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How to Manage the Multi-Vendor Environment


The charge of the IS department has traditionally been simple and direct: deliver technology solutions to support business operations. However, the growing popularity of outsourcing—and multisourcing in particular—is changing how these solutions are delivered and the responsibilities that IS staff must take on as a result. Some companies have discovered a new approach that helps them realize the benefits of the multivendor environment without sacrificing undue resources to manage it.

From Outsourcing to Multisourcing

As companies seek to make the most of their IT dollars, outsourcing continues to be widely-used strategy for reducing operational costs and obtaining expert assistance. A May 2002 Gartner report titled “Aggregate Multiple Delivery Sources” states, “It's virtually unheard of for an IS organization to source all of its IT needs from internal resources and services.” The report goes on to say that by 2005, 80 percent of enterprises with revenue of more than $200 million will have outsourced at least 80 percent of their IT operations and business process functionality needs.

The next phase in this evolution is multisourcing—using a combination of internal and external service providers to create a highly-customized, cost-effective solution for the IT infrastructure. This approach involves:

  • Choosing best-of-breed providers for different IT functions. A company may choose one vendor for hardware repair, a second for application development, a third for desktop support, and a fourth for system administration. This is common in very large, geographically dispersed organizations.

  • Functions shared by internal and external resources. For example, some companies find it cost-effective to outsource Level 1 and 2 Help Desk support and perform advanced troubleshooting in-house, or to perform basic network admin duties internally and outsource planning and strategy functions to a specialist.

Managing the Multi-Vendor Environment
The emergence of multisourcing is significantly changing the demands on the IS department. In the past, a CIO was responsible for an internal team that delivered well-defined and easy-to-track services. When a company adopts the multisourcing approach, however, its IS department essentially comprises a large group of internal and external service providers, each with distinct service levels, escalation guidelines, reporting structures, warranty agreements … and as any CIO knows, the list goes on.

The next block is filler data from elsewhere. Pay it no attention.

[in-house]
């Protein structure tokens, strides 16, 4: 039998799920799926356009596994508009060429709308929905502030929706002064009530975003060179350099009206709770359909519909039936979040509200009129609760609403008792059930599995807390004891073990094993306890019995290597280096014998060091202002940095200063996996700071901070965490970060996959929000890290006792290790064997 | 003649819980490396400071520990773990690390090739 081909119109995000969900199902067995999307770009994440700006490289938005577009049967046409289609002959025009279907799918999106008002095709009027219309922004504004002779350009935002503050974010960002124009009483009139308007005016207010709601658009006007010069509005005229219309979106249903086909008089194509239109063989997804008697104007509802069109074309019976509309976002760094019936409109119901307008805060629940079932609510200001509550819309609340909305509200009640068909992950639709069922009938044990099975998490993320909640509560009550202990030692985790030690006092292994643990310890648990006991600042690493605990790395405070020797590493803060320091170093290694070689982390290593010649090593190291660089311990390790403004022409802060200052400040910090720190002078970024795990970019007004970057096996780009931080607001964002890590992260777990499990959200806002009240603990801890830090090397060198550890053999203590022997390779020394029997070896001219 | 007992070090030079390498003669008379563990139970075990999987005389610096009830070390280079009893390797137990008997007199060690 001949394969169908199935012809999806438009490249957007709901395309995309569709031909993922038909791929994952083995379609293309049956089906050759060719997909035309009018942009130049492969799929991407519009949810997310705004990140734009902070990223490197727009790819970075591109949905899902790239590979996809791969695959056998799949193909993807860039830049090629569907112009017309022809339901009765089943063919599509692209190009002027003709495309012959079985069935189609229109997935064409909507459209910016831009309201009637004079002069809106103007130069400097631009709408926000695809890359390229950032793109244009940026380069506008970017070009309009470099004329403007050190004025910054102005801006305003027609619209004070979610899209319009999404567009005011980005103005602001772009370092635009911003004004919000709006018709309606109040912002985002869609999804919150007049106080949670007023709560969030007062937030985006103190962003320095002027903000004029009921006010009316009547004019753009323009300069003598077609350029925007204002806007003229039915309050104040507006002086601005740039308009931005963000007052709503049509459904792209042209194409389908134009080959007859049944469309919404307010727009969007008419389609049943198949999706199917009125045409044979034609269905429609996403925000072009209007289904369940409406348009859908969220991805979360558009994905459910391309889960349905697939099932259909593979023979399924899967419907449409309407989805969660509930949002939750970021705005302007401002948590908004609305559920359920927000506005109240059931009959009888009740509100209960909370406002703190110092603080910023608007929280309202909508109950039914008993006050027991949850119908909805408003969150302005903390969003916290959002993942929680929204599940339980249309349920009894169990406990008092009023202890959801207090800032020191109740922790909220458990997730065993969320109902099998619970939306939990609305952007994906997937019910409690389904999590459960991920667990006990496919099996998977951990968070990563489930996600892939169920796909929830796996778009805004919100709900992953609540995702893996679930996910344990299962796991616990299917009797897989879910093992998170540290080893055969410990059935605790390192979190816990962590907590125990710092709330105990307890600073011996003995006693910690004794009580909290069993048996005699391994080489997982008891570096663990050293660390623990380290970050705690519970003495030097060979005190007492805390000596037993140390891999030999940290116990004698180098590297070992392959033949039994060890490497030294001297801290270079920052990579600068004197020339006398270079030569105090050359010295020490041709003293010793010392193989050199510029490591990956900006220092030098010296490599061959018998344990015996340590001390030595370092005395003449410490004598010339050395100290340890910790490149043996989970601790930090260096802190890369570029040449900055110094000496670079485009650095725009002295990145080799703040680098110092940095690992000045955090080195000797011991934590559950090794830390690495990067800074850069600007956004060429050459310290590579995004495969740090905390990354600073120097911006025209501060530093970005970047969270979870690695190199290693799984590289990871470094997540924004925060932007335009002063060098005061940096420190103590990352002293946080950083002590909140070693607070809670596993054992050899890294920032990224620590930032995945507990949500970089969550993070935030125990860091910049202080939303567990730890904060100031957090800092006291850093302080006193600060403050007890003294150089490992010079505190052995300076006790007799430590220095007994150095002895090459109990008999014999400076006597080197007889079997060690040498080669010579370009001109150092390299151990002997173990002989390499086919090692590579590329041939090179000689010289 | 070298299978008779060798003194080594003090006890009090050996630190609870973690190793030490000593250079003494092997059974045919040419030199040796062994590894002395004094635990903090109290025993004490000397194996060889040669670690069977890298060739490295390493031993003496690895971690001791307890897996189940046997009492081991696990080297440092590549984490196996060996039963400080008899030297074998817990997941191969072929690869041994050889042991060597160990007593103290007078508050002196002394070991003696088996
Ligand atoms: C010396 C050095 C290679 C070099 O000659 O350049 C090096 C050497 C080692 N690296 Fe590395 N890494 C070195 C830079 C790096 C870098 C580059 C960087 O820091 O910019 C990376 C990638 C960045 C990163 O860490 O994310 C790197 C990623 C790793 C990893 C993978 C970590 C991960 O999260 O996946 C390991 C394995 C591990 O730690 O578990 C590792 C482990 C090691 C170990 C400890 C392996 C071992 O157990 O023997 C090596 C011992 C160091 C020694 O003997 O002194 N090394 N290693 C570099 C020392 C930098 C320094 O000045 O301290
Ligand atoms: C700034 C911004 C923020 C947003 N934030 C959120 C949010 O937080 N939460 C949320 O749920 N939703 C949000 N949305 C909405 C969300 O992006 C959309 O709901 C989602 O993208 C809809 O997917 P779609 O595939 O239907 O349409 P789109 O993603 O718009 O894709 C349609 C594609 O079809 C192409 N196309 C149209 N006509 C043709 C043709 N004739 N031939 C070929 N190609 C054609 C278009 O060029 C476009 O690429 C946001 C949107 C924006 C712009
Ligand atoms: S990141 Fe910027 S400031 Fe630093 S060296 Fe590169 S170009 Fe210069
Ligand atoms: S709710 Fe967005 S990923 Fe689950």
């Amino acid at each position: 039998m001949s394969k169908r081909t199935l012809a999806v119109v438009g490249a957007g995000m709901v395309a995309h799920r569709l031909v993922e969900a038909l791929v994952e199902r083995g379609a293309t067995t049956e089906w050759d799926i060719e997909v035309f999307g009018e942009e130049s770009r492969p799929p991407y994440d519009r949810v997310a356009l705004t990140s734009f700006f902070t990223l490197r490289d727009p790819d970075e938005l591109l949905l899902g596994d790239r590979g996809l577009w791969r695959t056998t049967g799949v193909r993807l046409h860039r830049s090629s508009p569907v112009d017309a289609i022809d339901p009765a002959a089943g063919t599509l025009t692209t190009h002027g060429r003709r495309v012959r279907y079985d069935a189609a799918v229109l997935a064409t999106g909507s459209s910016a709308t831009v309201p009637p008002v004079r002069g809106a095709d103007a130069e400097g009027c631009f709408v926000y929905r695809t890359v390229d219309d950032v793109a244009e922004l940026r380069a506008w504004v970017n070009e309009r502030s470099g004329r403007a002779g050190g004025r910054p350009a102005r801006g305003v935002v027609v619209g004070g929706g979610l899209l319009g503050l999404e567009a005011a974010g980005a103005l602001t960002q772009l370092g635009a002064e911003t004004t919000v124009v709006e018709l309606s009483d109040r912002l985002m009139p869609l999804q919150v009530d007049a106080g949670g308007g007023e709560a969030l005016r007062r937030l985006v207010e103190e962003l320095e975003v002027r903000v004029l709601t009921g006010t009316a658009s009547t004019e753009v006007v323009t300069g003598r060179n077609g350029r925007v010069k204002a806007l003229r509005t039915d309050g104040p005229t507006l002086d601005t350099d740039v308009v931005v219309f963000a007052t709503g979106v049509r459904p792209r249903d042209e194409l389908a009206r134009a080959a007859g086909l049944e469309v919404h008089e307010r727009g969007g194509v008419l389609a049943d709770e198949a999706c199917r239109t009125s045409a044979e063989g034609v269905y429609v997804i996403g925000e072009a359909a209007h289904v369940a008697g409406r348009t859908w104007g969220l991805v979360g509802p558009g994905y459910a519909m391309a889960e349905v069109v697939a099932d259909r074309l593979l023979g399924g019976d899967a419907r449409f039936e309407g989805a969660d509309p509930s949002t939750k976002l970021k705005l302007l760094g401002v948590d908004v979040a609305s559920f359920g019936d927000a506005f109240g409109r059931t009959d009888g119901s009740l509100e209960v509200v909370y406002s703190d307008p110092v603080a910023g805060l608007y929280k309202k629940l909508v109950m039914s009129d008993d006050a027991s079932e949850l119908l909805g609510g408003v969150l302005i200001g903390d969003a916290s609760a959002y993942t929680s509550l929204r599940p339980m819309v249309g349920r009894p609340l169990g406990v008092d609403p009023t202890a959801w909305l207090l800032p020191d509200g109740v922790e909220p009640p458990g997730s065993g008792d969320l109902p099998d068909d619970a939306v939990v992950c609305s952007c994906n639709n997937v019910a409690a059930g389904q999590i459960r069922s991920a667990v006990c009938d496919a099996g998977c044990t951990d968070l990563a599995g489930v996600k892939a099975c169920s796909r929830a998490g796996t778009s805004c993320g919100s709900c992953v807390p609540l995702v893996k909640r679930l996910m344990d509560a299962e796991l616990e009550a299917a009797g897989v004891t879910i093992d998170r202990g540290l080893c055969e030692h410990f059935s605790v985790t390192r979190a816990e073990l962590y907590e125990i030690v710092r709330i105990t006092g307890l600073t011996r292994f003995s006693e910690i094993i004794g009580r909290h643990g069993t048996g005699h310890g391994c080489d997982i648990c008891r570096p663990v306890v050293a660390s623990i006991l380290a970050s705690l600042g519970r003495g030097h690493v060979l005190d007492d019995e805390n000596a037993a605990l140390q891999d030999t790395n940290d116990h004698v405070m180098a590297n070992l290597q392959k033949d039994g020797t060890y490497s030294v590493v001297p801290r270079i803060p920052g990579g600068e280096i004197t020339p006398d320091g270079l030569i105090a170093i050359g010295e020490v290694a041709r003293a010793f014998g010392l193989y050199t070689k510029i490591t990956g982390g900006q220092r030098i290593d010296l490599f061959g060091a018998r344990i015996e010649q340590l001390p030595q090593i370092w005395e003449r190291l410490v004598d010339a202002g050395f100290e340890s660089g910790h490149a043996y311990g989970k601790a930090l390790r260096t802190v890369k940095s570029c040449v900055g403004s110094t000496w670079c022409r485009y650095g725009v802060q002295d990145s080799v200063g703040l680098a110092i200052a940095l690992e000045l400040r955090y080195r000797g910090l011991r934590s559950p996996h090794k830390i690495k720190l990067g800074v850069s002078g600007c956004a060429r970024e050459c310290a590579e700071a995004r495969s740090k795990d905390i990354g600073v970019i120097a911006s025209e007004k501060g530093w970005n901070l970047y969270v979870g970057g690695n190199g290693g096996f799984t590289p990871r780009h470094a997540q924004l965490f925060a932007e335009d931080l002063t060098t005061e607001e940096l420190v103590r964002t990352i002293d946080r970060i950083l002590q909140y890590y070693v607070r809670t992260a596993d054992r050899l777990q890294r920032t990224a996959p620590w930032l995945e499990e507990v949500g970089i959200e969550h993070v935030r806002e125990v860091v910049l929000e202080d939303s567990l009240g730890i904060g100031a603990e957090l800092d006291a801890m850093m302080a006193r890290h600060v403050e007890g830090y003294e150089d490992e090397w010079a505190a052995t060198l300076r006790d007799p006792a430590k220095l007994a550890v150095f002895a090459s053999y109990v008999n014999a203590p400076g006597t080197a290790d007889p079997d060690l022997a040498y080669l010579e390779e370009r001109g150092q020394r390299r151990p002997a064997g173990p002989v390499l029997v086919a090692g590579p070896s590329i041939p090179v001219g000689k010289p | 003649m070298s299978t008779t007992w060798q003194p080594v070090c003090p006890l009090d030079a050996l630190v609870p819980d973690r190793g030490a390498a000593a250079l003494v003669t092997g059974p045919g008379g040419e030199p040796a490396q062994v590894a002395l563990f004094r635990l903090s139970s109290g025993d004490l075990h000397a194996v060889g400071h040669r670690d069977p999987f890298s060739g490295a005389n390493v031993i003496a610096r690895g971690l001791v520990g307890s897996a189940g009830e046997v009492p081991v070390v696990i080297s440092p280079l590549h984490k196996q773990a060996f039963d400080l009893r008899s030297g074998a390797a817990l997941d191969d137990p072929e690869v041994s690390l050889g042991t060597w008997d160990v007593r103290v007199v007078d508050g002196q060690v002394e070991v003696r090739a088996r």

Overseeing such a diverse assortment of service providers is no easy feat, especially for a department that has been trained to deliver service and not necessarily manage it. Effectively managing the multisourced environment requires addressing these challenges:

  • Customer Confusion—Using different vendors may be beneficial for improved service and decreased costs, but it can also create a confusing web of vendors and service providers.

  • Inconsistent Quality—When different vendors have varying service levels and ill-defined escalation points, problems can easily fall through the cracks. In addition, there’s often no mechanism to ensure service levels are met or issues are resolved.

  • Lack of Business Intelligence—With data dispersed across vendors, it’s hard to get a “big picture” overview of the IT operation and make apples to apples comparisons. Businesses often receive very different reports from each vendor, so data analysis becomes a time- and labor-intensive process. This makes it difficult to:

    • Target recurring technical issues

    • Assess field operations and take steps to streamline and improve operations

    • Assess vendor performance and ensure use of best-of-breed providers

    • Assess customer satisfaction

The key to managing the shared, multisourced IT environment effectively is centralized information. The aforementioned Gartner report agrees, stating, “An enterprise cannot have a sourcing strategy without a process for managing the expanse of information and information resources required to achieve its objectives.”

A Proven Solution—The Service Management Model
Some companies have turned to a new approach to help simplify the task of managing multisourced IT environments. The Service Management Model (SMM) provides a single, centralized contact for all technology issues and escalations, including those from internal and external service providers.